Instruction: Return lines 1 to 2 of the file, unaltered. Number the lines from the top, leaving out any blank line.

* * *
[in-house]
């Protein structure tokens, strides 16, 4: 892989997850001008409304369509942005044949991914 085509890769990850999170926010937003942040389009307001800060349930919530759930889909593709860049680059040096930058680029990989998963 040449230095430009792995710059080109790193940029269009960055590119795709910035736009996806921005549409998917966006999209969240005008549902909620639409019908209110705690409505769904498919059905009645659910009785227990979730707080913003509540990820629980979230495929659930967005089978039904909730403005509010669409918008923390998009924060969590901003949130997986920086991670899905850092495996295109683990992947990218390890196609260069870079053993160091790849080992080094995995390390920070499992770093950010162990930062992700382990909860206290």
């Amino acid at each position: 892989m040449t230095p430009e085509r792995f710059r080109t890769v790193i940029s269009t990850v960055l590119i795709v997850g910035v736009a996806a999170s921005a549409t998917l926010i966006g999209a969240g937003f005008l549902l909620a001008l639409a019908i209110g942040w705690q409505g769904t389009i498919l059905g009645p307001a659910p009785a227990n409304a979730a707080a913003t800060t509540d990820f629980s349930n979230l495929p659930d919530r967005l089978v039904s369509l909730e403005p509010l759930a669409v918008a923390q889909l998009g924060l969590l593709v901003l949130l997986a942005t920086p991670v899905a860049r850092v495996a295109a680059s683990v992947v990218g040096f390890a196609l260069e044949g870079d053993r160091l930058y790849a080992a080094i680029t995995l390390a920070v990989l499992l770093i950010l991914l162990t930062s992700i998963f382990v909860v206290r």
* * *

[in-house]
């Protein structure tokens, strides 16, 4: 892989997850001008409304369509942005044949991914 085509890769990850999170926010937003942040389009307001800060349930919530759930889909593709860049680059040096930058680029990989998963 040449230095430009792995710059080109790193940029269009960055590119795709910035736009996806921005549409998917966006999209969240005008549902909620639409019908209110705690409505769904498919059905009645659910009785227990979730707080913003509540990820629980979230495929659930967005089978039904909730403005509010669409918008923390998009924060969590901003949130997986920086991670899905850092495996295109683990992947990218390890196609260069870079053993160091790849080992080094995995390390920070499992770093950010162990930062992700382990909860206290």